Attention, commissary and exchange officials: If you want to know why you've lost business to stores such as Walmart, Home Depot and Target, listen up.
"Start by bringing the prices down," wrote Army Sgt. 1st Class Kenneth Collins, the Indianapolis Recruiting Battalion's master trainer. "But hey, I'm just a soldier that shops at Walmart, Target and Best Buy instead of the exchange … what do I know?"
Plenty, and the commissaries and exchange services are listening, said Patrick Nixon, president of the American Logistics Association and former director of the Defense Commissary Agency. "We've spent so much time communicating with those who shop and not with those who don't. That's the next step."
Military stores are concerned that civilian retailers are intensifying efforts to "position themselves in the hearts and minds of our military community" by donating to military causes and hiring spouses and veterans, said Cindy Whitman Lacy, chief operating officer of the Marine Corps Exchange.
But Military Times readers say it's not about donations to military charities or supporting military communities. Nor do they feel obligated to shop at military exchanges because part of the profits go to morale, welfare and recreation programs.
Readers say the real issues are price, quality and selection especially at the military exchanges. A few complained about the quality of produce and lack of private-label "generic" brands in commissaries.
The exchanges "can't just say, ‘We support the troops,' and think that soldiers are going to run in there and spend their hard-earned money when they can go to Walmart, Target, Best Buy and a host of other places and get more variety, at better prices," Collins said.
Many troops have grown up shopping at big-box stores such as Walmart and Target, and more and more keep springing up near military installations.
The exchanges say it's a challenge to satisfy everyone with their selection, and thier price comparison surveys show that exchange shoppers save an average of more than 20 percent compared to retailers outside the gate. But Military Times readers who responded to a recent article perceive the prices differently.
About 70 percent of troops and families live off base, and many acknowledge a convenience factor in their shopping choices. By some estimates, about 60 percent of authorized shoppers do not shop at military stores. Use does seem higher among active-duty members.
In the 2009 Status of Forces Survey, 90 percent of active-duty members who responded said they or their family had used a commissary in the previous 12 months. Of those, 81 percent had shopped at least once a month.
About 87 percent had shopped at an exchange in the previous 12 months. Of those, 82 percent had shopped at least once a month.
Military stores also want shoppers to spend more of their dollars on base. In a recent unscientific Military Times online poll, 49 percent of those who responded said they do more than 80 percent of their personal shopping off the installation. Another 18 percent do 60 to 80 percent of their shopping off base.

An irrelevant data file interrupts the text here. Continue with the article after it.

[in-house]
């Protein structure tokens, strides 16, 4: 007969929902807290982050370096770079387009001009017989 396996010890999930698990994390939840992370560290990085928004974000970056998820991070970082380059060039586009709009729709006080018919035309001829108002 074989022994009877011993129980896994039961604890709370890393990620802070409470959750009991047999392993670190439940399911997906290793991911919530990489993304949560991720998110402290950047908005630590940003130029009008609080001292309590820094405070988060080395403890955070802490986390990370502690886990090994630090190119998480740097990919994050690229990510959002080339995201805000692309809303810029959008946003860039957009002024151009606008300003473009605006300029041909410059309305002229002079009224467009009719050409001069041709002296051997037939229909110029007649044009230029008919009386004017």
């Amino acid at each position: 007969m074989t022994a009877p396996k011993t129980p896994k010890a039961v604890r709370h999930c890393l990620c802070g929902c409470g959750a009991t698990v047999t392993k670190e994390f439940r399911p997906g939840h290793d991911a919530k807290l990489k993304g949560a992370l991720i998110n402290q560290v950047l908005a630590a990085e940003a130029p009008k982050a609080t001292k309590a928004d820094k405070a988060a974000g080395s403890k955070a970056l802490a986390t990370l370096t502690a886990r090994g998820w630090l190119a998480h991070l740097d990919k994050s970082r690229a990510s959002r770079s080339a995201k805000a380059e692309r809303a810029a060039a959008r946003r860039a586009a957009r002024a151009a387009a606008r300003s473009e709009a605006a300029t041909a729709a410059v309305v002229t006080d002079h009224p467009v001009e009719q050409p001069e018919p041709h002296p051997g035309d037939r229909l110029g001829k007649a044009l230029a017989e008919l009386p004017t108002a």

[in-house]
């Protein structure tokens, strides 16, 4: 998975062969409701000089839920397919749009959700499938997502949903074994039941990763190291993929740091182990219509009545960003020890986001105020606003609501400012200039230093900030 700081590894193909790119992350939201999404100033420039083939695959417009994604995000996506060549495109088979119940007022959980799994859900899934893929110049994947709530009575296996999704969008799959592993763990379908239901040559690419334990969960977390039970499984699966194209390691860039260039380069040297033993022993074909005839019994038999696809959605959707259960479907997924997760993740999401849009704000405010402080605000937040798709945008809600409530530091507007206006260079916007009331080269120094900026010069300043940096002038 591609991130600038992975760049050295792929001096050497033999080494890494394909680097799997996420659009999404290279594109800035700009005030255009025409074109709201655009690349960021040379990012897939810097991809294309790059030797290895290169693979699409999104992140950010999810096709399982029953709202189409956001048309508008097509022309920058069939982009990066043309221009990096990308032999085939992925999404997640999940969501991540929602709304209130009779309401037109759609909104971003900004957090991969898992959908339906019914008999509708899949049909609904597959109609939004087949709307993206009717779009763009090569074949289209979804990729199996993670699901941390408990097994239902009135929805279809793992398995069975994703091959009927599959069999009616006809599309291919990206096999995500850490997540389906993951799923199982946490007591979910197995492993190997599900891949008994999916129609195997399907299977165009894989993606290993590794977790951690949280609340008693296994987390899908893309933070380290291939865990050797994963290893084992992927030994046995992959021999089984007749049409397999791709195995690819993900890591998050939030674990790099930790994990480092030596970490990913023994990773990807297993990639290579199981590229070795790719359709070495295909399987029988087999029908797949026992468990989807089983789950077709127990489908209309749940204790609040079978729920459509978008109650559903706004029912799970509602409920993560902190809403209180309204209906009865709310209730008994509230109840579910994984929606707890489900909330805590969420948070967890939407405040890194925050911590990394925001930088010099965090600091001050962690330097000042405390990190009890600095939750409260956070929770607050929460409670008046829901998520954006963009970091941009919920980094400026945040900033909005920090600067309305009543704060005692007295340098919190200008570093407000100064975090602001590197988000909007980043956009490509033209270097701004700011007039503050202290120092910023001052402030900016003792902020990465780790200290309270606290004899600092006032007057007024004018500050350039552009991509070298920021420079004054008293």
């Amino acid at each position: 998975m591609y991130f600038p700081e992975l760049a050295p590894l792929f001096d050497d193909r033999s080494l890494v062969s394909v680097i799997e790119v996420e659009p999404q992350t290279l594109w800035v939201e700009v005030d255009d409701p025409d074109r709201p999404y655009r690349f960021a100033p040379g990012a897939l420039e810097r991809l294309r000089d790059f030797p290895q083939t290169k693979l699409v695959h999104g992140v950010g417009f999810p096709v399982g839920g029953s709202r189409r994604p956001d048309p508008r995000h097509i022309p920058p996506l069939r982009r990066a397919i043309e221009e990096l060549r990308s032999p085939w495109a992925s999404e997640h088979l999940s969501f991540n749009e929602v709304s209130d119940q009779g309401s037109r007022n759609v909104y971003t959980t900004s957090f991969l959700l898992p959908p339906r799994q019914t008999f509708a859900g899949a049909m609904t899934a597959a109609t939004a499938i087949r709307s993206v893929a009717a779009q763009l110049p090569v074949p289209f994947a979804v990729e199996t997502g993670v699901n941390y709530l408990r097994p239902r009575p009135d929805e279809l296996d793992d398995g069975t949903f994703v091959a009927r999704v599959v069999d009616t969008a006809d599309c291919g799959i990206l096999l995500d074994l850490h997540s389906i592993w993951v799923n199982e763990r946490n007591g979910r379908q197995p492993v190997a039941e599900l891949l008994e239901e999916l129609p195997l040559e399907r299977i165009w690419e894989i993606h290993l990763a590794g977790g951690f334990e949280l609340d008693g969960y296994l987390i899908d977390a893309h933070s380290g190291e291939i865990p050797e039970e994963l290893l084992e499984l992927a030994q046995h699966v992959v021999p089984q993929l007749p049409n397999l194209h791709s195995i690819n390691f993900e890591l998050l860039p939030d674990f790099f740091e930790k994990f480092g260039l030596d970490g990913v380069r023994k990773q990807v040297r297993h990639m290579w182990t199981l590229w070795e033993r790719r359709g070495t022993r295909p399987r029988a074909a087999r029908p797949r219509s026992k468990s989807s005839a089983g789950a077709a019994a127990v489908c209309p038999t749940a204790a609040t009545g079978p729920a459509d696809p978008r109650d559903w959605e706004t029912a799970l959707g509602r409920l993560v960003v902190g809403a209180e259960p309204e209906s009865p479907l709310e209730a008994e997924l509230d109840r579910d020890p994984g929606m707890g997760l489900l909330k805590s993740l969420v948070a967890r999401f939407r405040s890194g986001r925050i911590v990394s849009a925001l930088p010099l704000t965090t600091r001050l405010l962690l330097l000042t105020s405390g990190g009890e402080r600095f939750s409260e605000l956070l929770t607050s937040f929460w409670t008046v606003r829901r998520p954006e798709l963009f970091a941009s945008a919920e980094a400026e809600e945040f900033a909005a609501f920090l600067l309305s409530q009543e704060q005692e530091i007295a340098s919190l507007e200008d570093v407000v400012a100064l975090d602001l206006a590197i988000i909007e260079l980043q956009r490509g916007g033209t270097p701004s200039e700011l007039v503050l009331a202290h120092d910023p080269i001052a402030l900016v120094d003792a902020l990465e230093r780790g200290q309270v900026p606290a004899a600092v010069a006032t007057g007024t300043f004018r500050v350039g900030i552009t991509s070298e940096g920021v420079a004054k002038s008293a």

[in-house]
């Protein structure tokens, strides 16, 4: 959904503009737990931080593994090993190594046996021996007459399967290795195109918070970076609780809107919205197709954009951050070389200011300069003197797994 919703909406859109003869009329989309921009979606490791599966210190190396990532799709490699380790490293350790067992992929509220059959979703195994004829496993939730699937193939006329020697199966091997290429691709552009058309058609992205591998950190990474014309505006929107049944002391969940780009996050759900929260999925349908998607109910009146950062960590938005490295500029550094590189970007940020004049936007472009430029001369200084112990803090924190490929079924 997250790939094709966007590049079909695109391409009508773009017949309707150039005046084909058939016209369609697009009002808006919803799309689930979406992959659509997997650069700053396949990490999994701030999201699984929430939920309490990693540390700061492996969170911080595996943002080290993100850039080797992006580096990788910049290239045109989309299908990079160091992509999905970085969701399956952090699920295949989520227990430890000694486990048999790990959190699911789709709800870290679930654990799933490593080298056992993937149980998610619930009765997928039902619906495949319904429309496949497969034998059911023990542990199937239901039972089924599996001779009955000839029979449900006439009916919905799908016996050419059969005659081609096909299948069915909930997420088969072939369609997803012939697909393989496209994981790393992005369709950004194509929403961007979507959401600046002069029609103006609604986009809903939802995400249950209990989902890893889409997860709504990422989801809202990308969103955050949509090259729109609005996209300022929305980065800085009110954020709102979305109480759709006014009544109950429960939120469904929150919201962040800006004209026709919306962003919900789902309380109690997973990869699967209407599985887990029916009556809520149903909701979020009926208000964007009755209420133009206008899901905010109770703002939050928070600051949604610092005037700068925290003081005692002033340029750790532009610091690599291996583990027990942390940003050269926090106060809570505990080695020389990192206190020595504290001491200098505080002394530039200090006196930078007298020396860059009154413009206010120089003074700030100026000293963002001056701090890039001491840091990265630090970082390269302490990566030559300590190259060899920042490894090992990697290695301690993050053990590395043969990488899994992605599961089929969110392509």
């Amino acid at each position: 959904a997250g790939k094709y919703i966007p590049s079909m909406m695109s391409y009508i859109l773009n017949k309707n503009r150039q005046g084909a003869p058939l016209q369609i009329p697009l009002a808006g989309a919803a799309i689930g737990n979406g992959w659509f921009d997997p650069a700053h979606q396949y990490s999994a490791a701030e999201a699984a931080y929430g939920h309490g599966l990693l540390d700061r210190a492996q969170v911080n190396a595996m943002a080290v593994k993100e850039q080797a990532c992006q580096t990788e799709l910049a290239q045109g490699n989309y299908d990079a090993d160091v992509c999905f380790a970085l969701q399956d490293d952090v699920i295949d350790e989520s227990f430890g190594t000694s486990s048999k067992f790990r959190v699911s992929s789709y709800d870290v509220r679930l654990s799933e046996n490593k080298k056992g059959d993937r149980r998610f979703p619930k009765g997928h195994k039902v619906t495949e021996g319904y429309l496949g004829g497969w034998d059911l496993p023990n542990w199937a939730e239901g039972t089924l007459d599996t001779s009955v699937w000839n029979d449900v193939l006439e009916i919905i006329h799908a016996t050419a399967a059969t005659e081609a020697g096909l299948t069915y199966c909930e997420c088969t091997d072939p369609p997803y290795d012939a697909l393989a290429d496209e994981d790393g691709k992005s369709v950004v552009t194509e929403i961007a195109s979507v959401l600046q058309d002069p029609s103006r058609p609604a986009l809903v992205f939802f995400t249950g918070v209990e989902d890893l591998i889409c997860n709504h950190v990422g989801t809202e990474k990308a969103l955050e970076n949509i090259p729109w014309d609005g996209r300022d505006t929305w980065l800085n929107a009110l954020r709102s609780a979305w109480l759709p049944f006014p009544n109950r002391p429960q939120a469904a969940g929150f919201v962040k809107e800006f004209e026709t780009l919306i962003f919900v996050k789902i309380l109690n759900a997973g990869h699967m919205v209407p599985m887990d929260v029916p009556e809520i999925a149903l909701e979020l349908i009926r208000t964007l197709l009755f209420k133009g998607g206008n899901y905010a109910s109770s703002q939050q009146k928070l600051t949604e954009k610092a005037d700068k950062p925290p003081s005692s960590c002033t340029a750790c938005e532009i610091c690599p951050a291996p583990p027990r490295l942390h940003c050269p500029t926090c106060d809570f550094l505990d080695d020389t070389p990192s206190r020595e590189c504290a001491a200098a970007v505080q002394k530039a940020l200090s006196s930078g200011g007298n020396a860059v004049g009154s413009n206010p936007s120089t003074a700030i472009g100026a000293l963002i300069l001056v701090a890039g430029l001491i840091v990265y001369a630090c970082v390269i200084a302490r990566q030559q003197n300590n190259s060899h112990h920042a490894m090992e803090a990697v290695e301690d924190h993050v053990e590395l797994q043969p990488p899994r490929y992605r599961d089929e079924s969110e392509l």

For commissaries, that tracks with 2010 data showing that shoppers spent about 23 percent of their grocery dollars in commissaries and 77 percent elsewhere last year.
But most readers' comments were related to the military exchanges.
Collins would like to shop more at his exchange at Fort Benjamin Harrison, Ind.
"It's the only exchange around here, and so I keep going back hoping that they have something new, but they never do," he said.
Navy Chief Gunner's Mate Paul Rezendes said he has seen improvements in his exchange's selection recently, but wrote, "I still feel they have lost focus on just who their customer base actually is. For as long as I can remember now, they have sold clothing and electronics that only the highest-price boutiques would sell."
Arizona Army National Guard Staff Sgt. Brian Tobin cited a "huge disparity in pricing from one installation to another … and often it is much higher than what the off-post retailers" charge, he said.
Collins said he bought a 32-inch flat-screen television at a Best Buy in Indiana at $150 below the exchange price.
A Navy family member said she wants to see more consistency in selection among exchanges. At Navy exchanges, she sees a lot of brand names at great prices, but "I cannot bring myself to pay those prices for ‘name brands.' I appreciate that when I go to an Air Force exchange I can find quality clothing at a great price that I can afford."
Marine Sgt. Dan Johnson zeroed in on customer service:
"When I ask for my military discount at Lowe's or Home Depot, they happily give it to me and thank me for my service."